After introductions, the show consisted of young local performers sharing different forms of traditional dance. We recognized a few of them as wait staff from the hotel.
The best part of the evening was a pleasant surprise. We were reunited with a wonderful woman named Janet we met on the Baltic cruise two years ago.
Cambodian Takeaways. Dogs. I saw quite a few dogs in Cambodia. They all appeared to be descendants of the same breed. Dogs in Cambodia are not domesticated the way they are in the U.S. and can be seen wandering about and sometimes sleeping in the parks and streets. I didn’t see much interaction with people; they seemed to just coexist.
Bug Spray and Shorts. We were told ahead of time to bring bug spray for our excursions. It may just be the time of year but we never needed it. We were also told we needed to dress modestly; no bare shoulders and no shorts when visiting temples. As it turned out, this didn’t apply to the ancient ruins or any of the other places we visited in Cambodia. I didn’t even bother to pack shorts because of the advance warning and I really wish I had. With temperatures in the 90s and high humidity, I spent most days soaked in sweat and more uncomfortable than I needed to be.
A Proud and Gracious Culture. In spite of its shortcomings, Cambodians seem to be proud citizens. They are realistic and still thankful for they have. I never got the feeling from anyone we talked with that there was anger towards the government; or a sense of entitlement that so many Americans seem to possess. All the people we saw or met were friendly and gracious. Not one person ever responded with anything less than a smile.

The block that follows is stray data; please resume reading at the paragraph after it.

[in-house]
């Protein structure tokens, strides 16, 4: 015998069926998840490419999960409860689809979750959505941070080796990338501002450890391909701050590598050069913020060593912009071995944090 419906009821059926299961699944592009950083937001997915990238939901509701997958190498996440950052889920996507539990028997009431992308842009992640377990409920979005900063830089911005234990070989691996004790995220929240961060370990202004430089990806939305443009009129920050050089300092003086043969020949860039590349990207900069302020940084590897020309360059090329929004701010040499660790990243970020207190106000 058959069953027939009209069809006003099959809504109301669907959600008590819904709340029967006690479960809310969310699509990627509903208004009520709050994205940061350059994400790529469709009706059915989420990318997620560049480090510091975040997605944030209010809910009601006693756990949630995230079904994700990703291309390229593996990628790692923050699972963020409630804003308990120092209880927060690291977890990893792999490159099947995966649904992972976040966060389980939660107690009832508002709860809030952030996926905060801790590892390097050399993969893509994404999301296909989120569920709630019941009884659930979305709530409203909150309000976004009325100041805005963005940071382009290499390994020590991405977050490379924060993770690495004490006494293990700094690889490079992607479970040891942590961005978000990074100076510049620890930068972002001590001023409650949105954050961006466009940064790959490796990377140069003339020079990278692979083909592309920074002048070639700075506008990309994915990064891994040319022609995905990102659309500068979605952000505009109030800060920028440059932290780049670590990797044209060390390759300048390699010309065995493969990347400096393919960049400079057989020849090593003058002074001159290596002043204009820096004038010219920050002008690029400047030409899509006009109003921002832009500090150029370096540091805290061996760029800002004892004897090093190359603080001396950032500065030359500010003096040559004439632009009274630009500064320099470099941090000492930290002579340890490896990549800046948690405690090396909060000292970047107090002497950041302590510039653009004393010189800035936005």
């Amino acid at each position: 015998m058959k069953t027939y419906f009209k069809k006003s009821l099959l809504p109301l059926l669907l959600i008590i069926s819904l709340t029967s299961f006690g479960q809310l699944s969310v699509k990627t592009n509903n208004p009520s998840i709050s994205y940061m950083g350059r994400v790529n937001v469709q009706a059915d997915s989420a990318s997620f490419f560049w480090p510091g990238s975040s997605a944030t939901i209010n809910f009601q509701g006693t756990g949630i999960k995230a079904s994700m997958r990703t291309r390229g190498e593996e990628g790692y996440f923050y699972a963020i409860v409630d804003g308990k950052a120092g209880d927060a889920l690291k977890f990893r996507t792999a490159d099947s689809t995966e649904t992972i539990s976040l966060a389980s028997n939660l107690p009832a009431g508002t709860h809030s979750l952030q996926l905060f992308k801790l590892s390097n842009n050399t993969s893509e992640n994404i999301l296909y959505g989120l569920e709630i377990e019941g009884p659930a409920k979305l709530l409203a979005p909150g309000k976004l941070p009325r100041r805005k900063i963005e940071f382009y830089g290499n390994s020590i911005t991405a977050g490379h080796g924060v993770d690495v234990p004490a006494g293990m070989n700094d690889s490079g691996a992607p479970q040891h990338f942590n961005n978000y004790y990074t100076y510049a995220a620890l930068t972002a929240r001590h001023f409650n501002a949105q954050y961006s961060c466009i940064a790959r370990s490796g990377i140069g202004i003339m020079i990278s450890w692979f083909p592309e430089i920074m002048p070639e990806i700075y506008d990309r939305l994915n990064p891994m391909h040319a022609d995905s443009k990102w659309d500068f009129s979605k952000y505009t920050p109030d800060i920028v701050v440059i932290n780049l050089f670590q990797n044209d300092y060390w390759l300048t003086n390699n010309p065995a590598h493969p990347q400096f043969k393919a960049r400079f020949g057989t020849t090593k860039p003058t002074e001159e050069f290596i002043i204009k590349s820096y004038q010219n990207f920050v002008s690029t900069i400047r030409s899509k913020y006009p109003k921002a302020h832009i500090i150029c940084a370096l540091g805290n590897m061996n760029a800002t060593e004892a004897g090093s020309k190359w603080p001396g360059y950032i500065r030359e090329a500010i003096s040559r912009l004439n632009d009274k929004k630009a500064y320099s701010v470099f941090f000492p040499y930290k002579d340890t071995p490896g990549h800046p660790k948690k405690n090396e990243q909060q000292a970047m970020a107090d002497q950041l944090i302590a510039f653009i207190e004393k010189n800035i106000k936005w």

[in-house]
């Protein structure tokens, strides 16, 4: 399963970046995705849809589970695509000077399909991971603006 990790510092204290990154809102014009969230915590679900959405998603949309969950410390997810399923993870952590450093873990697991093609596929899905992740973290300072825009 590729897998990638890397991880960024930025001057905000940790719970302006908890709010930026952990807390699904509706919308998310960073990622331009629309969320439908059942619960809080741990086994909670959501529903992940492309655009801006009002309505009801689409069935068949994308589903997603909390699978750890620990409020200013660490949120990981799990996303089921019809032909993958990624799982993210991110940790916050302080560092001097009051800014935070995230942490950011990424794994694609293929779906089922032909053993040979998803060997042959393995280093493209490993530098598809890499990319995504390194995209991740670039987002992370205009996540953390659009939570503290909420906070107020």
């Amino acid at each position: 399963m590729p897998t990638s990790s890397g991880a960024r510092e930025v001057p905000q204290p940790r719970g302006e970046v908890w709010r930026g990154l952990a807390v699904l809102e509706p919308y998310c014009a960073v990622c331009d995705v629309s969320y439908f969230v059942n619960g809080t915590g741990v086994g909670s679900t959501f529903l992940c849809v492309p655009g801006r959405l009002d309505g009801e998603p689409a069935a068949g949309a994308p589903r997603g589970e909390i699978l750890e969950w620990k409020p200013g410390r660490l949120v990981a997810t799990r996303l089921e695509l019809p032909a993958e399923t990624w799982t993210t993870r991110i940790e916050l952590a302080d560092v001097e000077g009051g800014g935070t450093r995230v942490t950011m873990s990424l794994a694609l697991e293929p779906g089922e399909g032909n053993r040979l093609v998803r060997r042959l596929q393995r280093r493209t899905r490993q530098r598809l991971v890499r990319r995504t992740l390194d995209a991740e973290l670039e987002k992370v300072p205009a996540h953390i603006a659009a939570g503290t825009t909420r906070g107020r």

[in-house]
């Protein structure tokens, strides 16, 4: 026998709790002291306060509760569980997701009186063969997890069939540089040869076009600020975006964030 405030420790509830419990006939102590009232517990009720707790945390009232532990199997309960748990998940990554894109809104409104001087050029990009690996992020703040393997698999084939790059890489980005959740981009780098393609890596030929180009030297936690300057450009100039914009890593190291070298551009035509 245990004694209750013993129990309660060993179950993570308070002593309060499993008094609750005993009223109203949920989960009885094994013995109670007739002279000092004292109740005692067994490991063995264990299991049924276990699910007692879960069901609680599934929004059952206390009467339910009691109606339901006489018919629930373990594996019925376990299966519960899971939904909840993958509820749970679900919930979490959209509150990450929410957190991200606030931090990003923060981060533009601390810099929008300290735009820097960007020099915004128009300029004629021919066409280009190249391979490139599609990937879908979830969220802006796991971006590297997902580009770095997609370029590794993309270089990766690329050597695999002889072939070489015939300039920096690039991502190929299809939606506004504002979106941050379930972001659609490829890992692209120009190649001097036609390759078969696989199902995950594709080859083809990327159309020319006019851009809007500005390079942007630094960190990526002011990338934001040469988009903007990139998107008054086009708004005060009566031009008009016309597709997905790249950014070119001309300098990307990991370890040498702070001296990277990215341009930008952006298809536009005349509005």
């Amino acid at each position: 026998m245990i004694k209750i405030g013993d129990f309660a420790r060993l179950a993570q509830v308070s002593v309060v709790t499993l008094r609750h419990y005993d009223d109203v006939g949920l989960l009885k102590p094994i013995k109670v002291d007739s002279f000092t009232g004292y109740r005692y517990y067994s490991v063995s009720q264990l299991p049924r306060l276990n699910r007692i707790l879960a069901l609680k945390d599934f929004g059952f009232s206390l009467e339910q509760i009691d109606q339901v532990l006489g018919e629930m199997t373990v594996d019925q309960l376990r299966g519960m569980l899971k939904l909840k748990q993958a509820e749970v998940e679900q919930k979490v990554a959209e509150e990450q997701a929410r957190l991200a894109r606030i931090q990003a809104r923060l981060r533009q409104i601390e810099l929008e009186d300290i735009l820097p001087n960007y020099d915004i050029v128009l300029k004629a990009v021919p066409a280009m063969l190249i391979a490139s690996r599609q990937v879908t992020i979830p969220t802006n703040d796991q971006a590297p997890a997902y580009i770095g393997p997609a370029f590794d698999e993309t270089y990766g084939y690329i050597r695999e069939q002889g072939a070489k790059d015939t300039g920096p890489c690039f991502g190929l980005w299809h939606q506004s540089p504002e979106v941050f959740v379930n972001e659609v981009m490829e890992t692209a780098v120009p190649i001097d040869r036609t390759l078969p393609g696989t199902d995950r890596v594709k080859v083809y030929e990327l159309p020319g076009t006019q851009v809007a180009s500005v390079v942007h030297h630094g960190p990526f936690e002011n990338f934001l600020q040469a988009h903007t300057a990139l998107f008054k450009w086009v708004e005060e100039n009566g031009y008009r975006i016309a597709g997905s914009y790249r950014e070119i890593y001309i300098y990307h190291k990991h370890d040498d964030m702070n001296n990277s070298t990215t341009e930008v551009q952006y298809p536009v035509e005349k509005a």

Tourism is still a small but very important part of the economy in Cambodia. The people are well aware that it (tourism) is growing by leaps and bounds in other nearby countries such as Vietnam. A day didn’t go by without multiple people thanking us for choosing to visit their community.
It’s difficult when you visit other cultures and see people that work so hard and have so little—they might have little food or lack conveniences like electricity; yet they still seem happy and content. It makes you stop and reevaluate what you have and what you take for granted.
Southeast Asia Travel Day Four: Michael and I were both up and wide awake way too early this morning. Not that unusual for me but Michael is usually a good sleeper. Between jet lag and the exciting day ahead, it was difficult to go back to sleep.
We were the first ones at breakfast and there was an incredible spread. So many choices from traditional breakfast to local cuisine– everything that Raffles Grand Hotel d’Angkor does is first class.
In regards to this trip, today was probably my most anticipated day. That can be dangerous this early in a long vacation but there are also so many unique and exciting things ahead. As a precaution, I try not to allow my expectations to be too high; just to avoid any chance of disappointment.
Today did not disappoint.
Today was one of those few days in your life you’ll remember forever. A whirlwind of experiences that totally consumes you. Every sense heightened and challenged. Memories indelibly imprinted in your mind.